Forcing Opportunity into the Mix

My emphasis is always on increasing opportunity. Because it’s the situation in which I find myself, for example, I believe that many (maybe most) of the people with credit card problems didn’t sink into debt living lavishly with their few thousand dollars of Monopoly credit, but rather because life has continually thrown obstacles at them, keeping the monthly bills from being paid. Given opportunity, and seeing clearly the trap of high interest rates, people will work hard and strive to be debt free, and government meddling tends to result in less opportunity — often for unpredicted reasons.
The urge to reach federal fingers into the credit industry and dictate the terms governing credit cards has therefore been suspect, in my estimation. Doing so would decrease access to credit at the low end, and credit schemers would probably find some other way to manipulate the system to their own iniquitous ends, harming those who’ve avoided pitfalls thus far.
I’ll say, though, that Ed Fitzpatrick’s presentment of Mr. Potter from It’s a Wonderful Life as the poster villain for the credit card industry softened my view a little:

… credit card companies are making the most money when they get consumers in the “sweat box” of credit card debt, Lawless said, borrowing a phrase from a law review article by Columbia Law School Prof. Ronald J. Mann.
In that sweat box, “People are not in good enough shape that they are paying on time but they are not in bad enough shape that they can file bankruptcy,” Lawless explained. “They are piling up the huge interest rates, piling up the big penalty fees, and the longer the credit card companies can keep people in that sweat box, the more money the credit card companies are going to make.” …
“Once a debtor falls into the trap of exponential debt growth, can such a person ever climb his or her way out?” Chung asked. “I highly doubt it. Perhaps we are witnessing the 21st-century equivalent of the company store where the debtor is just another day older and deeper in debt because he has sold his soul to his credit card issuer.”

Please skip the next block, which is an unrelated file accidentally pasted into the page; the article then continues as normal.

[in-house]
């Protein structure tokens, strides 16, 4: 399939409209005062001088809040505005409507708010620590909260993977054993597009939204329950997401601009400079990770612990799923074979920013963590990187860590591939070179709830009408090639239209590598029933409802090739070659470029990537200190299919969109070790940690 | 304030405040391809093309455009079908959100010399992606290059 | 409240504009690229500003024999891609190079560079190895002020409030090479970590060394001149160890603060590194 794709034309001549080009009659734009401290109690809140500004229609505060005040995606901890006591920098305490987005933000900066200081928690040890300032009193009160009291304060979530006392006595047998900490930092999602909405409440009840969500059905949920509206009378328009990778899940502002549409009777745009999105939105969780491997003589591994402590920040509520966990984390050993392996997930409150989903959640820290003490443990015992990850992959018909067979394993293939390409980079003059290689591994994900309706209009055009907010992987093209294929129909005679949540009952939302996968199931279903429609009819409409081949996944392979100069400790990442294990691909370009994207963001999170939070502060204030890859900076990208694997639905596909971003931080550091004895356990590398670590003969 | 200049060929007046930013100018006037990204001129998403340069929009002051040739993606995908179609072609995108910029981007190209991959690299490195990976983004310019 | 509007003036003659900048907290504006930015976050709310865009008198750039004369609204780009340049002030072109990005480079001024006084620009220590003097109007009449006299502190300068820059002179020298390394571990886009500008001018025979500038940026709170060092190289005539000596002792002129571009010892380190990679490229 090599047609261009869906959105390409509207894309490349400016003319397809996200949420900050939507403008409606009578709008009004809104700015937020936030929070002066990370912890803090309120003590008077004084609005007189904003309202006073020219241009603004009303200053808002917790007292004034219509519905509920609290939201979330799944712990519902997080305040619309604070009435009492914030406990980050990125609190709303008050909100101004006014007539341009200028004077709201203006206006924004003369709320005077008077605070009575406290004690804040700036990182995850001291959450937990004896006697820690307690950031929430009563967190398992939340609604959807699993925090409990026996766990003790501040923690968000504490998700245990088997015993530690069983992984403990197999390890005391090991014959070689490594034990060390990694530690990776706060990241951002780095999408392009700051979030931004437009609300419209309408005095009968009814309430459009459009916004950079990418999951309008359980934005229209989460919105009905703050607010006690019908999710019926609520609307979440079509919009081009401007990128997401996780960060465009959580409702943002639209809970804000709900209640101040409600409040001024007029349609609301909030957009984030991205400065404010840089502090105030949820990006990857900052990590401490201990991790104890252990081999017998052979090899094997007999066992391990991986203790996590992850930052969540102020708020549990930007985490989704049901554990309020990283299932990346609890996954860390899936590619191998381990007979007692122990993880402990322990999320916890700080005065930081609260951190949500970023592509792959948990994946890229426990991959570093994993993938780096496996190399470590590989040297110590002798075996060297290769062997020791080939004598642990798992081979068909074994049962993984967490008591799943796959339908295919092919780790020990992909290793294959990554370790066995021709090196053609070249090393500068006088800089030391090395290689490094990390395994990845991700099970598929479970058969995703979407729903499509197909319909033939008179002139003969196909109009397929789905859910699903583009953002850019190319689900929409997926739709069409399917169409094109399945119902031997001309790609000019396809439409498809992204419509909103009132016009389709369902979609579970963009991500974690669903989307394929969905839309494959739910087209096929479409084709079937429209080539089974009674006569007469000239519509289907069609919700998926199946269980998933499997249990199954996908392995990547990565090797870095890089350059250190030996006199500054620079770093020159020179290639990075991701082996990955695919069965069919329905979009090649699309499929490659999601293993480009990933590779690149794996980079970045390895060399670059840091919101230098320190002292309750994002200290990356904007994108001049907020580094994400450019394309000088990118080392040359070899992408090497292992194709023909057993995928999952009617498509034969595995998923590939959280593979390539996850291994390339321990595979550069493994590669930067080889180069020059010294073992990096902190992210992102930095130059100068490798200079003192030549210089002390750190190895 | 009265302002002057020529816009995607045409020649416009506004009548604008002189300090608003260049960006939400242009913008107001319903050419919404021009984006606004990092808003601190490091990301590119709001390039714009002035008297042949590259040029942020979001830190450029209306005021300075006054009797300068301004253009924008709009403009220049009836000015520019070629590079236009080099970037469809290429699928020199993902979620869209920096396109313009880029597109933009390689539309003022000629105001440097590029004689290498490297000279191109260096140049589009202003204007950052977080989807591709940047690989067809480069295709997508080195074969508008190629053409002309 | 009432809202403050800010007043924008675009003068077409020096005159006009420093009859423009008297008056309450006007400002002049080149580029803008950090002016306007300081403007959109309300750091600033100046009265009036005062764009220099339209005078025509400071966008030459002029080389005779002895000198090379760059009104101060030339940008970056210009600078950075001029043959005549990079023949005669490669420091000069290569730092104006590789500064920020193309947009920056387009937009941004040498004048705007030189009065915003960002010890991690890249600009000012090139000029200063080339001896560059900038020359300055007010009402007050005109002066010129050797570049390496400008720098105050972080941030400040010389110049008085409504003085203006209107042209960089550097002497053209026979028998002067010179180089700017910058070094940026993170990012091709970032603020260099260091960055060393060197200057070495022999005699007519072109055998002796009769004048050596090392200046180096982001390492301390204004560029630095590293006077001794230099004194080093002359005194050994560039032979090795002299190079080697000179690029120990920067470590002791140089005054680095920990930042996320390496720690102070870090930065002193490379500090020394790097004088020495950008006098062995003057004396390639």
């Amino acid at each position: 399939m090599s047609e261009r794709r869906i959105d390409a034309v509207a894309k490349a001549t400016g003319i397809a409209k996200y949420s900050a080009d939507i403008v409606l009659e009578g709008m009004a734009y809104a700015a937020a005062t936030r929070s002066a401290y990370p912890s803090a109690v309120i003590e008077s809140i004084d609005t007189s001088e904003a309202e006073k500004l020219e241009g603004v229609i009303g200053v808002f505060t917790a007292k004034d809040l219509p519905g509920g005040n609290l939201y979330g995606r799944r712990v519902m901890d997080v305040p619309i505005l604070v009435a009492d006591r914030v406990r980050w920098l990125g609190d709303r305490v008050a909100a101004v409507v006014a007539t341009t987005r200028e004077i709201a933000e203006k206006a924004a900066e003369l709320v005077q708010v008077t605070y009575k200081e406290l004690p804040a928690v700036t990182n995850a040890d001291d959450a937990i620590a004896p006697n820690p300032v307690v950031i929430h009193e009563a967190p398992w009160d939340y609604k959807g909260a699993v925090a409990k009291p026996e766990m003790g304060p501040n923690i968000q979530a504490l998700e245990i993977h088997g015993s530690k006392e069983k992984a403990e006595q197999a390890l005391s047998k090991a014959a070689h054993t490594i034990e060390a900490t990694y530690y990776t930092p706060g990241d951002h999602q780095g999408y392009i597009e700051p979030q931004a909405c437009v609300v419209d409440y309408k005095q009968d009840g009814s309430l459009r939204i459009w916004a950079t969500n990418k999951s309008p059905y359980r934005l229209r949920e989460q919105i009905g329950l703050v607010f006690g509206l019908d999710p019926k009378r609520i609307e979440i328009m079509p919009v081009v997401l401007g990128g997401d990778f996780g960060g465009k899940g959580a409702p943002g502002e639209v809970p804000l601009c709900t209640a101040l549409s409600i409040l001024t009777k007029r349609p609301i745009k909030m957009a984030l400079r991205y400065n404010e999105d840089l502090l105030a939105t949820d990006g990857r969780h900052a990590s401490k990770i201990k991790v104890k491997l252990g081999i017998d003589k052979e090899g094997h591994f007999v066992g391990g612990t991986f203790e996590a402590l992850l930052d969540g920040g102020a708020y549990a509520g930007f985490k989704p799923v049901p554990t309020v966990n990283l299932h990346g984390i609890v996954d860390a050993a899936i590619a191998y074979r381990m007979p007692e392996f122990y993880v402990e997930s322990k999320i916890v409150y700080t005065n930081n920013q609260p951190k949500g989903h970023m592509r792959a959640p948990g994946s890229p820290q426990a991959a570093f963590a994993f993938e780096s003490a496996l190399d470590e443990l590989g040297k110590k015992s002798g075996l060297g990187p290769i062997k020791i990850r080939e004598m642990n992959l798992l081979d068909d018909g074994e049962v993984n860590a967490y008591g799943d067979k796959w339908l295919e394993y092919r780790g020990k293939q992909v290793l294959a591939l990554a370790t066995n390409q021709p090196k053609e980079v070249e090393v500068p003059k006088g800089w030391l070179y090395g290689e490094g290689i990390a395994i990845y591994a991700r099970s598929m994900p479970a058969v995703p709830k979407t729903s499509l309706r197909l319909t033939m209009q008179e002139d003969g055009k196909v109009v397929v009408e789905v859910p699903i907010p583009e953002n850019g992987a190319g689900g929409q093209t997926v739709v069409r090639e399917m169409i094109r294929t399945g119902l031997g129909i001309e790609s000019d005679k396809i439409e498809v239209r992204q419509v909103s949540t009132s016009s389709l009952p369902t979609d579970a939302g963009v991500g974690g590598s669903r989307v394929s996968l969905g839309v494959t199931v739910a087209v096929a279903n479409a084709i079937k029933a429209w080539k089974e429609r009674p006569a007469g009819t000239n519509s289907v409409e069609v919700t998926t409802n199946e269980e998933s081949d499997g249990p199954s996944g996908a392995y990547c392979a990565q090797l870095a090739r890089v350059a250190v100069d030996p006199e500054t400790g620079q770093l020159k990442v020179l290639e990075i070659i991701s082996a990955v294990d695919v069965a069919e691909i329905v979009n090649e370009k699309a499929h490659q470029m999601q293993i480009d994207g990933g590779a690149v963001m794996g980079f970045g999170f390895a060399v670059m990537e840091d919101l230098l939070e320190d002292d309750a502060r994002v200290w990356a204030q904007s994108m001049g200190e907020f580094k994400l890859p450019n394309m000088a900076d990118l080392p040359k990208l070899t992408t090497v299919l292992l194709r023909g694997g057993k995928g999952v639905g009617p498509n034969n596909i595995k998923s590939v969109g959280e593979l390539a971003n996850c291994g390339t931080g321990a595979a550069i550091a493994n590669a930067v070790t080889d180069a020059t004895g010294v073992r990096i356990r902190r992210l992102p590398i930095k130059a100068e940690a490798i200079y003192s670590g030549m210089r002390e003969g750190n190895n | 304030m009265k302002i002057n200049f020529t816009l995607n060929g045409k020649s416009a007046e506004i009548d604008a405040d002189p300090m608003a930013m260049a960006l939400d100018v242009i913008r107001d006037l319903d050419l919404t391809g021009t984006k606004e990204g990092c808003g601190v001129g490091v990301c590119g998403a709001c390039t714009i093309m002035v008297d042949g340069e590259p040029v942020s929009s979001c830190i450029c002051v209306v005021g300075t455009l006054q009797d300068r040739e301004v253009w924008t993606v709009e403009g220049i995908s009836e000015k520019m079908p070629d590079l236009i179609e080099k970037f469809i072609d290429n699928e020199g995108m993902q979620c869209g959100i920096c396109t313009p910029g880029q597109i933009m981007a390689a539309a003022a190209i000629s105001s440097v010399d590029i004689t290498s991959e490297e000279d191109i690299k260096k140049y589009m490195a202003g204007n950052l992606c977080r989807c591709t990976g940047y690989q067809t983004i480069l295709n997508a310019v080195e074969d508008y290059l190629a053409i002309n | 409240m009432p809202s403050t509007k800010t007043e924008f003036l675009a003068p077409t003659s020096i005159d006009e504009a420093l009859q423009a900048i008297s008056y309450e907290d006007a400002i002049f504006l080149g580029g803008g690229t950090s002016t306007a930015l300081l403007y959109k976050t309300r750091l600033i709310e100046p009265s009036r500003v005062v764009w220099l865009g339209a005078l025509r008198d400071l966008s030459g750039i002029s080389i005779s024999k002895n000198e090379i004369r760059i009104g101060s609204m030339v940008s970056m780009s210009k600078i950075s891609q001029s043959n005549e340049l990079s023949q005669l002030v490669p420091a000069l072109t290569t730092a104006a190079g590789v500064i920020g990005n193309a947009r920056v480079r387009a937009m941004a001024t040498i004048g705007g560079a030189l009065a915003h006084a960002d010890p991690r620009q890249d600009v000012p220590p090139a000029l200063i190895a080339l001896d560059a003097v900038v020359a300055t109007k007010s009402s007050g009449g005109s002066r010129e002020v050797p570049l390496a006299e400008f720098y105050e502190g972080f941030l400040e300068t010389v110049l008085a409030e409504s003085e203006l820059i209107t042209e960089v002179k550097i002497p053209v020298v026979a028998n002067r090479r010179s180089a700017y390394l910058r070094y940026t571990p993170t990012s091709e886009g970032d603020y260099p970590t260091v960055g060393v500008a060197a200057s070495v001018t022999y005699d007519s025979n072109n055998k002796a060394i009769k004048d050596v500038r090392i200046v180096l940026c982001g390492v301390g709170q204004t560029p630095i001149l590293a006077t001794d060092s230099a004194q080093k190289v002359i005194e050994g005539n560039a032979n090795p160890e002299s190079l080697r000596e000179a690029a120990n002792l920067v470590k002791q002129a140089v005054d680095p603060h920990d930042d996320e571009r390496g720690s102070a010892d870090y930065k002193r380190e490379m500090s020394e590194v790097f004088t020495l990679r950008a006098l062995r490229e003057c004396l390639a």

Surely there are changes of policy that could benefit credit card users, but it’s not clear that those who would “solve” the problem won’t make it worse. Consider Fitzpatrick’s brief history of the problem, which has left credit card companies able to use Nevadan interest laws to snare Rhode Islanders with higher rates and fees than Rhode Island would allow. Conspicuously, none of the proposals listed from Sen. Sheldon Whitehouse address the laws and court rulings that made the practice of interstate usury possible; they all federalize rates and such.
Moreover, it seems to me that representatives who truly wished to help families who’ve become ensnared in the plastic trap could find creative ways to shift the end results of fees and punitive interest rates. Rather than capping interest rates, for instance, the law could require a formula that would boost minimum payments to outpace the heightened interest. That would put creditors in the position of having to judge the profitability of forcing their customers into bankruptcy, and it would give imprudent borrowers a more immediate lesson in wise practices.
Surely, too, some portion of fees could be required to go toward some mechanism or other that would actually help families to get out of debt. The point is that the “just do something obvious” strategy of mitigating the consequences of past policy changes will only ensure more dire consequences in the future. The Mr. Potters of the world have made it their business to push regulations in their favor, and the predictable noises of activist representatives seem likely to play into their hands, one way or another.

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